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Do You Have an Arc Flash Program in Place?


Violating workplace safety standards established by the Occupational Safety and Health Administration (OSHA) can mean heavy fines for institutional and commercial facilities.

OSHA has placed increased emphasis on safety standards for arc-flash incidents since 2007. But plenty of companies are also still catching up on the topic as well, says David Casavant, executive director for the Sustainable Workplace Alliance, a non-profit organization in Orlando, Fla., which provides health, safety and compliance consulting to U.S. companies. OSHA's arc-flash enforcement priorities include establishing hazard-analysis programs, providing flame-resistant clothing for front-line technicians, and labeling electrical panels properly.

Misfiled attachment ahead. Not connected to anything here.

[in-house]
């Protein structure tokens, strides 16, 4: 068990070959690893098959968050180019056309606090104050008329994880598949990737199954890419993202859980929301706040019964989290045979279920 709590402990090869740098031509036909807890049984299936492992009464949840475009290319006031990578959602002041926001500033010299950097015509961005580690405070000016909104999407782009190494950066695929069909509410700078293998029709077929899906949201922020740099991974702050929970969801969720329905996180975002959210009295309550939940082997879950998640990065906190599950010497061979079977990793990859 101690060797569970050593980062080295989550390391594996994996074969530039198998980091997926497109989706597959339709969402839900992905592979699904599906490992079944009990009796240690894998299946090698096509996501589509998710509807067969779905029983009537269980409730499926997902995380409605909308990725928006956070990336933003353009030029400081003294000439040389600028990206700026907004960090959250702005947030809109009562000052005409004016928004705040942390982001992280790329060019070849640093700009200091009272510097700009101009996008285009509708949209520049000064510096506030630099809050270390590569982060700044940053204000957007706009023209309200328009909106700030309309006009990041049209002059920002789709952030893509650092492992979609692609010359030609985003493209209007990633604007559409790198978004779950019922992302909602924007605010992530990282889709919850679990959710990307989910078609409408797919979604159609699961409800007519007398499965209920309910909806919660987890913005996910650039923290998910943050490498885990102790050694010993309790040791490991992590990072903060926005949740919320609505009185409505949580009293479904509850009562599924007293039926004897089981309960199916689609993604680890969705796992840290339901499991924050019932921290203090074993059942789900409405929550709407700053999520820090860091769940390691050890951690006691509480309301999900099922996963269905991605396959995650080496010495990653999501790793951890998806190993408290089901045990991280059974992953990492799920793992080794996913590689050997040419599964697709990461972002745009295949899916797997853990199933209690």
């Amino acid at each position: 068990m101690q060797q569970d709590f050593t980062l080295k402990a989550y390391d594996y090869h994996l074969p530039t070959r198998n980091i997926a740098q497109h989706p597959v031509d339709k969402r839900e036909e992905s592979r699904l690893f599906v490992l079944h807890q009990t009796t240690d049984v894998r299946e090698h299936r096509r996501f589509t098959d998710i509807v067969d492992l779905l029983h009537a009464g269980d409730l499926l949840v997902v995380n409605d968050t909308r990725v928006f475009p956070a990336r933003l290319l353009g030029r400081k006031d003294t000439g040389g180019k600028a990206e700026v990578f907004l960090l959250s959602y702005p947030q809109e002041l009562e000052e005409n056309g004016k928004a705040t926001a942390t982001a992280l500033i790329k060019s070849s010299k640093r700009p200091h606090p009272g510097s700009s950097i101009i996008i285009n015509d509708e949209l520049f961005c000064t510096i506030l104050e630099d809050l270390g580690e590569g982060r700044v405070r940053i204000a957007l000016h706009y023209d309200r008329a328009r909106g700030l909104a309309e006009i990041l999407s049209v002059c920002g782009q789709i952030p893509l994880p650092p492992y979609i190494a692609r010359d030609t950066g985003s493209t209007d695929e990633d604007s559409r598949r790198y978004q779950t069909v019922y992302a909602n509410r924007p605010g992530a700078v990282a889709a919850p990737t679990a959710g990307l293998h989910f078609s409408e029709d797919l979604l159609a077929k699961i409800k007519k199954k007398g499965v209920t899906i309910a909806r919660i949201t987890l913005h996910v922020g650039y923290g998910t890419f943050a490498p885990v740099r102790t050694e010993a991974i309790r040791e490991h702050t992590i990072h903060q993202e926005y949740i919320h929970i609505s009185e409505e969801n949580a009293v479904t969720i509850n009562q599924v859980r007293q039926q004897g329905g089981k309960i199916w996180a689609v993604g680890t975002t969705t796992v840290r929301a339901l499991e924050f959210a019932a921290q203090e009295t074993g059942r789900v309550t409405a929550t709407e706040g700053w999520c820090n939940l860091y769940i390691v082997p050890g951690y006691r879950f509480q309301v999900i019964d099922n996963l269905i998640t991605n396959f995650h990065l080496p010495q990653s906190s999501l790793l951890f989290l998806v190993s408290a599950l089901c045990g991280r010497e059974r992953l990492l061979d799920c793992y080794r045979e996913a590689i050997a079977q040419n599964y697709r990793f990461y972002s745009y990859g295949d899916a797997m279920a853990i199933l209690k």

"One thing I do see in audits for companies — a lot of folks don't have an arc-flash program in place, or there is no protection for workers, and it's sad to see," Casavant says.

While technicians are vulnerable to arc-flash hazards, many managers say they have never heard of them, Casavant says, adding that the dangers are real.

"When your maintenance guy is working in front of a panel and that energy doesn't dissipate 360 degrees, it comes straight out of the wall," he says. "That wall deflects or forces everything into the chest of a maintenance worker, which is dangerous."

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